Google: Extorting Users For Core iOS Functionality Support

YouTube Red is here. I’ll admit, I haven’t kept up with it too much because, frankly, I don’t think I’ve ever used YouTube to listen to music. I have other means for that type of content delivery.

However, I recently heard a very disturbing report: Google is forcing third-party YouTube app developers to remove background audio (and, presumably, iOS 9 multitasking support?) from their apps. This bothers me greatly.

I don’t use YouTube to listen to music, but I do stream a TON of content from YouTube. I have dozens of subscriptions that envelope video Podcasts, Reviews, Discussions, Impressions, as well as ASMR videos. These are all types of content that I love to listen to, but none of them truly require my active attention to a video. Maybe sometimes I will choose to look at the video while listening but most of the time I would prefer to do other things while listening to this content. This is all independent of my podcast listening but, in practice, I treat all of this content as de facto podcasts. The only problem is that none of these content creators maintain a reliable Podcast RSS feed that I can pump into Overcast (my podcast player of choice — check it out!).

For years, my work around has been to have the video playing on my iPhone while I do other things on my iPad. This has always required the screen to remain on, since YouTube inexplicably removed background audio support from YouTube years ago. This process has always been far less than ideal. In fact, it negatively impacts my life because it significantly hampers my use of iPhone — both because I can’t do anything else on it while the video is playing, and because having the screen playing a video for hours zaps the battery like nobody’s business. I recently did some research to try to solve this problem and I have been using a third-party YouTube app called ProTube for a few months now. It’s not a great app, but it gets the job done and it fits my needs much more than Google’s official app. With news of this new third-party-app policy, it appears Google is expecting me to shell out a monthly fee to simply use it’s app how I use any other media app on iOS.


I want to be clear, here: I am not at all arguing that content creators don’t deserve to paid. Independent or not, a content creator or other Intellectual Property holder absolutely reserves the right to be compensated for their work. I’m not even arguing that a YouTube Music Subscription service should not be based around a monthly subscription. What I am saying, however, is that in practice this new policy has the affect of extorting the end-user for the right to have basic multitasking support.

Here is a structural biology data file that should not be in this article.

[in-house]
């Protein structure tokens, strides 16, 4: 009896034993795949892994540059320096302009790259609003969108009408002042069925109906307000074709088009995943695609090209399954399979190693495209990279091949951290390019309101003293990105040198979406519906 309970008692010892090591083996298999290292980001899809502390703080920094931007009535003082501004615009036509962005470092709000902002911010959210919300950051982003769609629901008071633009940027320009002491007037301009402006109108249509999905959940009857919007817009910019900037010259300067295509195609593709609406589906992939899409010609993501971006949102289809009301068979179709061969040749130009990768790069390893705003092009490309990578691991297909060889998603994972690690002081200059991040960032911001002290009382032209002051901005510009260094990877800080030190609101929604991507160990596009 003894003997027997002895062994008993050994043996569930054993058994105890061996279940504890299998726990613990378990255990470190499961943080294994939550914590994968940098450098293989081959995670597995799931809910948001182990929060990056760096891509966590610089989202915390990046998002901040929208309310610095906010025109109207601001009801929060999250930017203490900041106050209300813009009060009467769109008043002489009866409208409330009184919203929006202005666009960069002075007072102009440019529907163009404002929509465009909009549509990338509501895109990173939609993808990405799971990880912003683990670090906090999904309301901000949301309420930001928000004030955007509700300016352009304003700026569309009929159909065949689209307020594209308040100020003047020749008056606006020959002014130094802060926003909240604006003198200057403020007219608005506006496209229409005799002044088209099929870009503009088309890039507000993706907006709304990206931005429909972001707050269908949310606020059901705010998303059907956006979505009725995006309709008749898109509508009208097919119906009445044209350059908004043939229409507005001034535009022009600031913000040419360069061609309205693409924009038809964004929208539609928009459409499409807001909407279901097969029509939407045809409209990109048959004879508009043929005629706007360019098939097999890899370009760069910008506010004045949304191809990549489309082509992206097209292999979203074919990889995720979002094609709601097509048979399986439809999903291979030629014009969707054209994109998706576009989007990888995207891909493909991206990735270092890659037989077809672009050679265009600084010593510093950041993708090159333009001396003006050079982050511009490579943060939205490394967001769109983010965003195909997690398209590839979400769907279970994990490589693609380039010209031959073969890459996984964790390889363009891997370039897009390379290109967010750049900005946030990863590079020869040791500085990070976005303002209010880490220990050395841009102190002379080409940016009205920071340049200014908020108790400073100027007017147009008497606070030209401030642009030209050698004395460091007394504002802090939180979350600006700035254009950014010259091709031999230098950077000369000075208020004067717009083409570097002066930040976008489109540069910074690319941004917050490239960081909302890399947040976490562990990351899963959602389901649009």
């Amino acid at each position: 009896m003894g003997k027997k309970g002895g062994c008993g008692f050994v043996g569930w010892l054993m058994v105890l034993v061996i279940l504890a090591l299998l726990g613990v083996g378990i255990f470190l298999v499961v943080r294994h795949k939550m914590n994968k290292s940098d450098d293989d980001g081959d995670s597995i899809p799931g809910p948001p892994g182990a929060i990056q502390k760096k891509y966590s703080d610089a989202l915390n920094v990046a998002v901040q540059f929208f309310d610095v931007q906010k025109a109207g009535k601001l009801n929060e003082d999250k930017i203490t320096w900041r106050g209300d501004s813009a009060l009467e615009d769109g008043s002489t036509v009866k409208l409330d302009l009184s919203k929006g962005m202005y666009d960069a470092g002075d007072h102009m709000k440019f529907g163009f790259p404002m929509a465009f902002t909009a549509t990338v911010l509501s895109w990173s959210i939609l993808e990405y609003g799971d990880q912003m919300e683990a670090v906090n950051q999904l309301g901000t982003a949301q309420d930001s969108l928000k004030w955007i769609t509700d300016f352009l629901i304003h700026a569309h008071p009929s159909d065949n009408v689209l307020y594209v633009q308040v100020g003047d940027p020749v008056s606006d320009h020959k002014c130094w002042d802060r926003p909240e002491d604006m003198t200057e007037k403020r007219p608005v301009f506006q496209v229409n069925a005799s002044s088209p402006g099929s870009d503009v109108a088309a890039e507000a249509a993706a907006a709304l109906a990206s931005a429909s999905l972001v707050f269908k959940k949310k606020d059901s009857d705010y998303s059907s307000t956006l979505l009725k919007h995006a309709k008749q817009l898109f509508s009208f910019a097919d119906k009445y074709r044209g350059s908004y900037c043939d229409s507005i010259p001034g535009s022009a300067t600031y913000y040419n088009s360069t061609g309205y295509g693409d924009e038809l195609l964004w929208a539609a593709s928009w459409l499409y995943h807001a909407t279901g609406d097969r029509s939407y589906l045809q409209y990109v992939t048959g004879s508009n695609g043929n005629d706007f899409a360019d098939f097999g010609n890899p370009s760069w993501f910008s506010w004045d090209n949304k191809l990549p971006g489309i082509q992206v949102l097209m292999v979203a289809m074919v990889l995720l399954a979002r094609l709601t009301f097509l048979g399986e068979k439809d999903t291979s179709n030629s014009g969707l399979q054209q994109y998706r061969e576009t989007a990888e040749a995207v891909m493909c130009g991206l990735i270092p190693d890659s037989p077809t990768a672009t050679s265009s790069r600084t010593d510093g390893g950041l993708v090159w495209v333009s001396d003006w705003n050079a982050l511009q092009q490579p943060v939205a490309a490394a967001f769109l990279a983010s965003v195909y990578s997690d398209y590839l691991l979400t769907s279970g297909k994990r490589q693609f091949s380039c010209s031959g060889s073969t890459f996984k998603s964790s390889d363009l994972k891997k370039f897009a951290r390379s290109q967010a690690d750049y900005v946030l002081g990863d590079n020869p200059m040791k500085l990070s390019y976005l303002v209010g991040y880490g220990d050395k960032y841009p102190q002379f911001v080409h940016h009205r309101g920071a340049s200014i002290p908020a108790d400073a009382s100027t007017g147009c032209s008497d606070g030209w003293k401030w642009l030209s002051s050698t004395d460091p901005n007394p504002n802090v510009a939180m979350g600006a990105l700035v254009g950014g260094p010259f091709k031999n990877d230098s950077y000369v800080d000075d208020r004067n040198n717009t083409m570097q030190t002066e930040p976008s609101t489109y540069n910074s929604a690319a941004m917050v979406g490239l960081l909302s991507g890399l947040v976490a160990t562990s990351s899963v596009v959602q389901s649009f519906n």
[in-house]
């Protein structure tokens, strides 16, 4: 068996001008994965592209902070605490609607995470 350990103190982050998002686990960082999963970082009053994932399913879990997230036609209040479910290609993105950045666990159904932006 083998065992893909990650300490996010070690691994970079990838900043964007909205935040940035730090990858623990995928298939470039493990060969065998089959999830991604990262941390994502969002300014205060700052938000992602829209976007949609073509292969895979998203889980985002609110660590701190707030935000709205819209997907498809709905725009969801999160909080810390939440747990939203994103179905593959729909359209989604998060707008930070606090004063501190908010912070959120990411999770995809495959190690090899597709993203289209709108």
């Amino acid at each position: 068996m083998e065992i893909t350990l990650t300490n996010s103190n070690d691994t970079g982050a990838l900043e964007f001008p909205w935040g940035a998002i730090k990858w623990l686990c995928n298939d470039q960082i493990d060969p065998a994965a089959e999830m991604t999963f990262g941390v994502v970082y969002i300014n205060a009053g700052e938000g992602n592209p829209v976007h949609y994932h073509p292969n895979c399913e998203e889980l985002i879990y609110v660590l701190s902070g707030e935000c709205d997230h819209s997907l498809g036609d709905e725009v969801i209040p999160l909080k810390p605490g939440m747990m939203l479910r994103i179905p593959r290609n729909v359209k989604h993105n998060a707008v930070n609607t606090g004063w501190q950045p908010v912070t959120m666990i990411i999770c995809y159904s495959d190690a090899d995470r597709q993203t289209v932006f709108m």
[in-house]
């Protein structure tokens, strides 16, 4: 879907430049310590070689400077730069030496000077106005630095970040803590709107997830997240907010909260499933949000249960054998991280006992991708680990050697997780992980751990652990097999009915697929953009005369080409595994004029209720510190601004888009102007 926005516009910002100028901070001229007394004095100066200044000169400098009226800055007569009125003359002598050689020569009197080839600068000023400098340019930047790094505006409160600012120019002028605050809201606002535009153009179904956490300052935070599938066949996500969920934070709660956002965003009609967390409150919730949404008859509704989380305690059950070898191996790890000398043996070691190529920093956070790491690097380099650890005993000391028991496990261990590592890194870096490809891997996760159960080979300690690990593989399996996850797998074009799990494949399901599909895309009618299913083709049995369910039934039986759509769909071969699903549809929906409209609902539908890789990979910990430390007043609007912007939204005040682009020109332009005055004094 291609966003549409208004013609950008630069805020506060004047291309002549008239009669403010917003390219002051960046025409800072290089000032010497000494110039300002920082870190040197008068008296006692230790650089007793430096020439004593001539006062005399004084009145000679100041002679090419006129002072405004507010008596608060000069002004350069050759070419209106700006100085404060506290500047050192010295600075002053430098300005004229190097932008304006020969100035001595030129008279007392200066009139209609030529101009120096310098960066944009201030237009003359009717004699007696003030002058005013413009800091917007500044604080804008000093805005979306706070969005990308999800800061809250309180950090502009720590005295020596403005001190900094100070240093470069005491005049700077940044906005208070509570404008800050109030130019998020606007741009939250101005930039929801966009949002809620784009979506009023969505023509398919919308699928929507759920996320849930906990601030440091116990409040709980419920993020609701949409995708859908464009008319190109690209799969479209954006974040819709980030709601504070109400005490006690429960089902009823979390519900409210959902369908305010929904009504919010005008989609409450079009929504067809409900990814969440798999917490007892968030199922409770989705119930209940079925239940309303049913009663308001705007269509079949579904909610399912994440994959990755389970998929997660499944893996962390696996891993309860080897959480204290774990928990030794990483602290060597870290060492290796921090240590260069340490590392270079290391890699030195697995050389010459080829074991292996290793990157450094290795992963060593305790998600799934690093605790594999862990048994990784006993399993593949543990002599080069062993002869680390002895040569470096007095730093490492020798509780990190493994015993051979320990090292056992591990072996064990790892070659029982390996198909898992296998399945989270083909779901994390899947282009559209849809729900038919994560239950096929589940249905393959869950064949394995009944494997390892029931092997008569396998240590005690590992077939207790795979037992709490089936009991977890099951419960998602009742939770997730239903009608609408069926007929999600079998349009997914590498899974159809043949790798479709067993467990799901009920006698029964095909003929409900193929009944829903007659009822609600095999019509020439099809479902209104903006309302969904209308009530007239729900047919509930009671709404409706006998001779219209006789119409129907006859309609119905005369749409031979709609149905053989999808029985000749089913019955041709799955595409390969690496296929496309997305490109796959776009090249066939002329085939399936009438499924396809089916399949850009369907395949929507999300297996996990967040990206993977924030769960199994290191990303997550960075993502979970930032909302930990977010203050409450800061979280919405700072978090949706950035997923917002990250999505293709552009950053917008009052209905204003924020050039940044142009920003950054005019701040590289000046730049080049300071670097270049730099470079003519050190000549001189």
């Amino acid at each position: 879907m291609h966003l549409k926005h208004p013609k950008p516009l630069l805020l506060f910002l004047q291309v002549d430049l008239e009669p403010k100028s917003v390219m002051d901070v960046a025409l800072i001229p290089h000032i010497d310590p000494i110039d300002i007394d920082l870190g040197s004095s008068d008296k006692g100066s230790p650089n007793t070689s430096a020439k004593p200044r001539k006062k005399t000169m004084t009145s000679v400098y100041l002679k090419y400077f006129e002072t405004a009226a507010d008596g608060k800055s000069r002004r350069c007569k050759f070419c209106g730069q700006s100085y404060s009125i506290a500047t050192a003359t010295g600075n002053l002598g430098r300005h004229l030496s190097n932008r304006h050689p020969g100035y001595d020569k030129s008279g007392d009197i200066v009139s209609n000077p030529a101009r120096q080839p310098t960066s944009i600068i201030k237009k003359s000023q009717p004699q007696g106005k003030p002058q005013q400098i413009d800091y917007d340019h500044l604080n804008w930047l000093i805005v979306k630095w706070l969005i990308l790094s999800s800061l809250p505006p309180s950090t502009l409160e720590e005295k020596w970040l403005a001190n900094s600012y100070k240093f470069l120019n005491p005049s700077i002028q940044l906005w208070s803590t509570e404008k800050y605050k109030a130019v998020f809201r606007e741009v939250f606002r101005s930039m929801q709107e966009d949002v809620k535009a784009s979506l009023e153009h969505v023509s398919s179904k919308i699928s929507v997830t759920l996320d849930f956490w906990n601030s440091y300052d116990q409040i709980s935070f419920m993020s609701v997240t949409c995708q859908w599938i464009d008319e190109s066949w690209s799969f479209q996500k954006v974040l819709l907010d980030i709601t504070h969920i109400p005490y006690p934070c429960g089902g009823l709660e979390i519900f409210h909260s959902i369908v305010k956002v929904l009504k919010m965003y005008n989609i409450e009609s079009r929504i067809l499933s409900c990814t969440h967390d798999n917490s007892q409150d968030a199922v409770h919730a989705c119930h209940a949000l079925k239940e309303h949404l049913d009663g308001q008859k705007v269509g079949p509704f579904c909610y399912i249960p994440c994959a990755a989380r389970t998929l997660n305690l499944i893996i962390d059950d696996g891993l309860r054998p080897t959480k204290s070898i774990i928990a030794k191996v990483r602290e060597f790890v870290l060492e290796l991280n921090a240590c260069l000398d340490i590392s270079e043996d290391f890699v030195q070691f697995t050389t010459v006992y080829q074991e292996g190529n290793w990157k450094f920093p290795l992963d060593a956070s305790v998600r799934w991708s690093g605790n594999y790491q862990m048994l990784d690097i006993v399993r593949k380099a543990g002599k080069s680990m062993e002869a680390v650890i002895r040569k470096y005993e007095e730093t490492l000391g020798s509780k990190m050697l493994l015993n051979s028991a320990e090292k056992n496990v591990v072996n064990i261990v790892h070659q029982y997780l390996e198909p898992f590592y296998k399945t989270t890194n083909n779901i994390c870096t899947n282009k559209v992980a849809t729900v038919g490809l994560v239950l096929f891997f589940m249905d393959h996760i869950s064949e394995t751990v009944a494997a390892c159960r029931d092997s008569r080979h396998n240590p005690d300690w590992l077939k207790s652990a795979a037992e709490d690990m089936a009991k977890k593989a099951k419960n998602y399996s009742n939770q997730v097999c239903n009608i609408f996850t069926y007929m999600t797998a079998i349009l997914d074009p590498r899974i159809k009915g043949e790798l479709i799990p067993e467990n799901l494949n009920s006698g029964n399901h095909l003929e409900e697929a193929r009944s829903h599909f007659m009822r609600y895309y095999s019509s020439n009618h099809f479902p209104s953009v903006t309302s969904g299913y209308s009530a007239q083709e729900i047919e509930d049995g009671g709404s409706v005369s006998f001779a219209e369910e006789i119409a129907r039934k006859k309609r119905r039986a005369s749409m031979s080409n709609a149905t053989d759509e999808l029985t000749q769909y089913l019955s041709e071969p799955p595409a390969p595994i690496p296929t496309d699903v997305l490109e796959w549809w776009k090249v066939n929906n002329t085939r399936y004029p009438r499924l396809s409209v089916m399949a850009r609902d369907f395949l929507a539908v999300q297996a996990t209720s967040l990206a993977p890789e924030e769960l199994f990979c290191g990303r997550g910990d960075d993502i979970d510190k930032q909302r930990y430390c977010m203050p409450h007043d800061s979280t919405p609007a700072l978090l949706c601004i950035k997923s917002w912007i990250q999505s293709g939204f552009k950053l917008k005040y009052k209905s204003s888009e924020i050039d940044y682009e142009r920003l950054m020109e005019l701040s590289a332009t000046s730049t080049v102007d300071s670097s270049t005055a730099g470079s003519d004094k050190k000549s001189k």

I also want to be clear that in no way am I making the argument that Google owes me YouTube. They don’t. However, they haven’t been giving it to me for free all of this time, either. It’s Google, so on information and belief they are making some amount of money on whatever personal and web history data they can glean from my presence. I’ve also been watching, and sometimes clicking, the advertisements that they sell. And, boy, do they sell a lot of advertisements. One or more per video, if the creator wants it, which is wild when you think about it — on a 1 minute clip I could be subjected to anywhere from 15 seconds to 3 minutes of advertisement.

So, I’m not saying “I need YouTube and I need it for free!!!!” What I’m saying is that I am almost exclusively watching/listening to independent, non-music, content and am providing my own form of consideration for that service. Now, however, Google wants me to subscribe to YouTube Red in order to listen to this content in the background of my device. Simply put, there is no justification for not being able to listen to a YouTube-only podcast or ASMR video while also doing other tasks on my device. To the best of my knowledge, YouTube doesn’t and has no current plans to support iOS 9’s Picture-in-Picture or “side frame” multitasking. This is particularly egregious.


I’m not unsympthetic to Google’ plight here. Clearly, the way they were handling music/music videos was simply not profitable enough to justify continuing. I have no issue with the logic that if you want to listen to music on YouTube you need to subscribe to their new service plan. In practice, though, this new service is instituting blanket policies that unfairly hinder legitimate use and viewing of content in less-than-full-screen on iOS.

Still, it’s hard not to feel like Google is extorting me here, to some extent. “Oh yeah? Oh, you love iOS 9’s new multitasking and Picture-in-Picture features? Well, unless you pay me extra on top of what you’re already giving me (in the form of potentially-lucrative data mining) you will never get this core functionality of your device.

At the end of the day, my opinions and ideas don’t matter to Google. I surely believe they needed to change their status quo to make music streaming on YouTube economical. I don’t believe, however, that they are implementing YouTube Red in good faith; they are not only charging to stream music, but are also stashing away iOS 9 multitasking features behind a paywall. In practice, this implementation is negatively impacting low-margin (and independent) content creators — the type that don’t cost YouTube any money — and their audience. I hope they take a long and hard look at this policy but, at the the end of the day, I’m not optimistic.